Scott Parker says he has "nothing but admiration" for Carlo Ancelotti ahead of Fulham's trip to face Everton on Sunday.
The Cottagers have the weight of history against them having never won at Goodison Park in the league and their last draw away to the Toffees was in an FA Cup tie in 2004.
The 61-year-old has guided Everton to Champions League contention this season and Parker is full of respect for the Italian.
"He's a manager I've got nothing but admiration for, an incredible career, seems a real classy man and goes about his business in a real classy and dignified way. Very professional," Parker said.
"I don't know him personally but that's the impression I get.
"Obviously to win what he's won over the course of his career speaks volumes really so of course he's someone I look to and admire."
The Fulham manager also advised against the use of social media as the abuse received by sports stars continues to be in the spotlight.
Manchester United players Marcus Rashford, Axel Tuanzebe, Anthony Martial and Lauren James are among those who have been the targets of racist abuse on social media, while Newcastle boss Steve Bruce has been made aware of social media users wishing him dead and referee Mike Dean asked not to officiate a Premier League game this weekend after he and his family received death threats.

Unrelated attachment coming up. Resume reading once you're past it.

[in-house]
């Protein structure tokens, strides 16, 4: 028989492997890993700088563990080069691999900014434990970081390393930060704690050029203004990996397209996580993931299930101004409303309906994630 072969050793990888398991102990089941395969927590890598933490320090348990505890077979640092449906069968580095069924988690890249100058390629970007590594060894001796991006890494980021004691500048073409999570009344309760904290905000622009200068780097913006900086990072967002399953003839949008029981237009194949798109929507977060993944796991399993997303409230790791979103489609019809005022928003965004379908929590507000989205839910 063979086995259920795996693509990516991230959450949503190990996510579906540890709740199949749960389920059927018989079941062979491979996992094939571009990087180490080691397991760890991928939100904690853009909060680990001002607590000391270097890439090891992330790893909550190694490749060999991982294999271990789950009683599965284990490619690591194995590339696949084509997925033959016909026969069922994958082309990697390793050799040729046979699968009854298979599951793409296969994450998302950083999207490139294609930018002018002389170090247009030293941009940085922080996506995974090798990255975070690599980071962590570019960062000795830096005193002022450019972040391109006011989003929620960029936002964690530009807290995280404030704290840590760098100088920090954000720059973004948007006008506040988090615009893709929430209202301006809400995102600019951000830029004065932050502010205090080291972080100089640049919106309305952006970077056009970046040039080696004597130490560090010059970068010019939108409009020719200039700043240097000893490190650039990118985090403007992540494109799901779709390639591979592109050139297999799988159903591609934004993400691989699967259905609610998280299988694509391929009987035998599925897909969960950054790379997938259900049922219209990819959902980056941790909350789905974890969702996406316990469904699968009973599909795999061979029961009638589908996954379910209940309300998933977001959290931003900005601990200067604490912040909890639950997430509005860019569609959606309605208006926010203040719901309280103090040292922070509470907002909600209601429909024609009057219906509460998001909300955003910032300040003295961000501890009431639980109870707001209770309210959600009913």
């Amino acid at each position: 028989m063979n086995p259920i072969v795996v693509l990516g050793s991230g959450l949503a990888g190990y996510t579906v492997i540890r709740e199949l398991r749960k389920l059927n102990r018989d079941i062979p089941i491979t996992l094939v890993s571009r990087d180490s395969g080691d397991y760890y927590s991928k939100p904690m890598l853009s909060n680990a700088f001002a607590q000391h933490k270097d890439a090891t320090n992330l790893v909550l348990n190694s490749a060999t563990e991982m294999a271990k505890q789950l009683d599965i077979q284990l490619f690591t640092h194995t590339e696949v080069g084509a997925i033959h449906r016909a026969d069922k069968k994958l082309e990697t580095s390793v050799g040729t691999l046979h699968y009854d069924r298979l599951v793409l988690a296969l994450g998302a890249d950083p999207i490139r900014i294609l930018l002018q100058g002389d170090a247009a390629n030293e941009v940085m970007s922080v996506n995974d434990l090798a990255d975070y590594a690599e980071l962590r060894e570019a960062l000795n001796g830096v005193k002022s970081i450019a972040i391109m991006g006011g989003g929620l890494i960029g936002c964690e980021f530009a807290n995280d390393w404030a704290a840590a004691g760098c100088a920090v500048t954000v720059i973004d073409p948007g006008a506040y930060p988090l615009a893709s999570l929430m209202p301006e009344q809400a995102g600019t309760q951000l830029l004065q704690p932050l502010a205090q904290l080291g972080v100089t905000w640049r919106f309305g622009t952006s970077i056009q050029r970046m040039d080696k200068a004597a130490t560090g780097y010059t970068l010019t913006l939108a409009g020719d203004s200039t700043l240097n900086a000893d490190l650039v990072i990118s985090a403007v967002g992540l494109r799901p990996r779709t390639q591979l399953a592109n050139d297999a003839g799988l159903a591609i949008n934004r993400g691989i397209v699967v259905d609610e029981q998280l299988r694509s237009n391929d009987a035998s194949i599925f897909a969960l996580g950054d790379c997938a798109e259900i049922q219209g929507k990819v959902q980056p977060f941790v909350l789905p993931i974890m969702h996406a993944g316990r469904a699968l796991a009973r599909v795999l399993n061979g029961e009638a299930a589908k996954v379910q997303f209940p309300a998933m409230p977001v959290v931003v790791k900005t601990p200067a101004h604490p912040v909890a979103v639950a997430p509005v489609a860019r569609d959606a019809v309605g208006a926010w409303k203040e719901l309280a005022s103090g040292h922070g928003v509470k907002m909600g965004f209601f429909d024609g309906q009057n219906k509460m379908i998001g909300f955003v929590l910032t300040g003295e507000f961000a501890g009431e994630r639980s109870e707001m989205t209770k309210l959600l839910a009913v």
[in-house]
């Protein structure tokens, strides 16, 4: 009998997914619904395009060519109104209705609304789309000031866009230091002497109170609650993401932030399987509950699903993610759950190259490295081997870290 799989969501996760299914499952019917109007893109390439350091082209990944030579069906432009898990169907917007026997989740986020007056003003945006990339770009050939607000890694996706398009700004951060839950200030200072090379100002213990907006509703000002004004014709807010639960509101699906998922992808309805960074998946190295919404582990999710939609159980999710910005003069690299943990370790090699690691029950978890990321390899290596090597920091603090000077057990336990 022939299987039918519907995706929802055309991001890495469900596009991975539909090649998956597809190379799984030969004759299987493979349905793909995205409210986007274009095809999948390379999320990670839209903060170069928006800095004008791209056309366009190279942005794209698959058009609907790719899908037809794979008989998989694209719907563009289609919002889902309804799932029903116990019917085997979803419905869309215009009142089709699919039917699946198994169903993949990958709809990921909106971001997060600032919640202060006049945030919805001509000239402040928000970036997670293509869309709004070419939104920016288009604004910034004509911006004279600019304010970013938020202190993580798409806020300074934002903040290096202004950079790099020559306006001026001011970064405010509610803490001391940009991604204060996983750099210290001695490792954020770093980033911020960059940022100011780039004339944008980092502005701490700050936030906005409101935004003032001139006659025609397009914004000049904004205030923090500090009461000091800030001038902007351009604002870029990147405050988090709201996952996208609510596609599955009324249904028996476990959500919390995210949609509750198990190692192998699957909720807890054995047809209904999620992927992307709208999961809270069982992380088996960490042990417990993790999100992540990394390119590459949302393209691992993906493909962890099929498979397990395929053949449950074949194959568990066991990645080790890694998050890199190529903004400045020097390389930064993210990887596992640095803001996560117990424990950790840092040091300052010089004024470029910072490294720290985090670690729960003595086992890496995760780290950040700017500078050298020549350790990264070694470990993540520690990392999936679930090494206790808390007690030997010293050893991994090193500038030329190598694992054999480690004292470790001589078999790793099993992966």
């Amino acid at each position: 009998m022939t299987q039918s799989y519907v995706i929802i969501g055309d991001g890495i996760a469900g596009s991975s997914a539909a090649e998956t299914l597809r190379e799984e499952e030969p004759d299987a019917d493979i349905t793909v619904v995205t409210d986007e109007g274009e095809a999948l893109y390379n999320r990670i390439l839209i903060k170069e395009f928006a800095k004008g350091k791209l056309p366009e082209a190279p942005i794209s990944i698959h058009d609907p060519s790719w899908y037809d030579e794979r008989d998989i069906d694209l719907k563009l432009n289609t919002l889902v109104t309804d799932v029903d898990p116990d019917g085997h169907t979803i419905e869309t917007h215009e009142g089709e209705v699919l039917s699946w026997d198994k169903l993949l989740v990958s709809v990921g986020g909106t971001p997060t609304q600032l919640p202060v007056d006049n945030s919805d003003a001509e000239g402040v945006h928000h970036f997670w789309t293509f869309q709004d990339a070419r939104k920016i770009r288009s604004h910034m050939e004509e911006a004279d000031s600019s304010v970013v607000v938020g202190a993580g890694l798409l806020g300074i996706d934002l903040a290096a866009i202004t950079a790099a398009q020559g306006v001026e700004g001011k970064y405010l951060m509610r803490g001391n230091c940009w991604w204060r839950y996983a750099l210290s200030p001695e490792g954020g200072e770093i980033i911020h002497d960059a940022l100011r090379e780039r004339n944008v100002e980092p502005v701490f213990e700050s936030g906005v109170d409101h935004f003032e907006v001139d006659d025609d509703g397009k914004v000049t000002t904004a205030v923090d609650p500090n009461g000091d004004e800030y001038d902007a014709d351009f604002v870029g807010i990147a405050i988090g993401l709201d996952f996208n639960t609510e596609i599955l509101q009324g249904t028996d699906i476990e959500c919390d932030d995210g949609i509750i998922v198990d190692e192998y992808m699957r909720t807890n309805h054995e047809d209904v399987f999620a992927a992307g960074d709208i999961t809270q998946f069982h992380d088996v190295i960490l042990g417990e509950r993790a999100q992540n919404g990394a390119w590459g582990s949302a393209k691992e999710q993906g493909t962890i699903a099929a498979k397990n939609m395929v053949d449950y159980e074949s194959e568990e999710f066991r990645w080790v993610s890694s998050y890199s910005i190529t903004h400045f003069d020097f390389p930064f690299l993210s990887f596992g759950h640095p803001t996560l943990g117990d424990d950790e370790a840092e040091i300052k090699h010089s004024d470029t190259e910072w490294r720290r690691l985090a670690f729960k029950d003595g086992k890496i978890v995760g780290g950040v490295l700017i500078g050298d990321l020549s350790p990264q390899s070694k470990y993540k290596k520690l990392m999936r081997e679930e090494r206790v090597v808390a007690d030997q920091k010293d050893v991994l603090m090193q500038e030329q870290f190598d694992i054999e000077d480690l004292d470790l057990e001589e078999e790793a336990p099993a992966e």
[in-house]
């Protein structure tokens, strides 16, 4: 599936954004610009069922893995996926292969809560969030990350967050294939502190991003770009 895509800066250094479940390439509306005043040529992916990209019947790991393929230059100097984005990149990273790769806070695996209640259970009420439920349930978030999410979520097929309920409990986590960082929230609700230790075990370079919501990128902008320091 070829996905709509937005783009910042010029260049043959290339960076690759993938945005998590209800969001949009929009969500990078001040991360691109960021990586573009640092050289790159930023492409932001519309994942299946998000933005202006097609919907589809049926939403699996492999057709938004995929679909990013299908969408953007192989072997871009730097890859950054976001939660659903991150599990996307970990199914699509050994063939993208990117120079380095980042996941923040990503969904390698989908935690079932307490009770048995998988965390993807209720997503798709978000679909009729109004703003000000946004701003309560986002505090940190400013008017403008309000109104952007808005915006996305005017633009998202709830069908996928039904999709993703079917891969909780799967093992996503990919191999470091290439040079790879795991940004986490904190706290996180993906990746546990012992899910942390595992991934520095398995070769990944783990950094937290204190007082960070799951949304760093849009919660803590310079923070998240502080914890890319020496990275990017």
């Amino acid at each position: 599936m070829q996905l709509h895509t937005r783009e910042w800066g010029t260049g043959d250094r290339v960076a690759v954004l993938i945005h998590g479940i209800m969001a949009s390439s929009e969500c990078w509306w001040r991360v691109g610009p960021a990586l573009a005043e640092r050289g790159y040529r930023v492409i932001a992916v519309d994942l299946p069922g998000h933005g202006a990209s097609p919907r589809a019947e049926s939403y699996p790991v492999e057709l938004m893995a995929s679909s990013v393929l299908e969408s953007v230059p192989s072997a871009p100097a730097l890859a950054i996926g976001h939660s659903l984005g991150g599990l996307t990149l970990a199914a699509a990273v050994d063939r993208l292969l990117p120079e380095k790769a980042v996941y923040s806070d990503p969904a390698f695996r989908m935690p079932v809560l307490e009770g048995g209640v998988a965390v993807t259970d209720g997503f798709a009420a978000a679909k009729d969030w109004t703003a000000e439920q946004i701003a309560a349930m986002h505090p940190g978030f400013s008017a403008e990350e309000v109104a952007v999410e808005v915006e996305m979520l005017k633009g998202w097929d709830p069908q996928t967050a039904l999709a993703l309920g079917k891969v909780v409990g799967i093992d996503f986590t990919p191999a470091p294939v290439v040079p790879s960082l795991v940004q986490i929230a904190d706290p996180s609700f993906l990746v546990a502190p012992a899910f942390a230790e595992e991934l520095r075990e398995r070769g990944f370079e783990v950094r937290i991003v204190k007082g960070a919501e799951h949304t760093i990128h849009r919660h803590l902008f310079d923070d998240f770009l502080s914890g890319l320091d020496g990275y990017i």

Parker has shunned websites such as Twitter and Instagram and revealed that he has seen incidents of abuse against Fulham players on social media.
"Honestly, I don't do Twitter, I don't do Instagram, and the reason I don't is I see what's happening in the world," the Fulham manager said.
"The values I hold as a person is everything. And Twitter and the world at this current moment is giving people a platform to be negative, criticise and is something I don't want to be a part of.
"Yeah I've seen it. I see it because obviously it's well documented as well, I've seen incidents of that and it's very hard for me," the 40-year-old said when asked if he had seen the hurt it caused any of the Fulham players.
Football's leaders have sent a open letter to social media companies calling on them to do more to stamp out abuse following a spate of recent incidents, but Parker says that players coming off sites such as Instagram, could force the social media companies into action.
"My only advice I can give is one that I take and I believe in and the advice I believe in is you need to work out exactly where you want to be and where you want to sit with it," he added.
"Whether regulations need to be put in place or whether a stand needs to be (taken) that people who are on it, come off it and let these companies realise that unless you do something meaningful and unless you do something that's productive, we're not going to go on it and we're not going to endorse it because it's unacceptable.
"But until then it seems like it's something that's always going to be the same old story."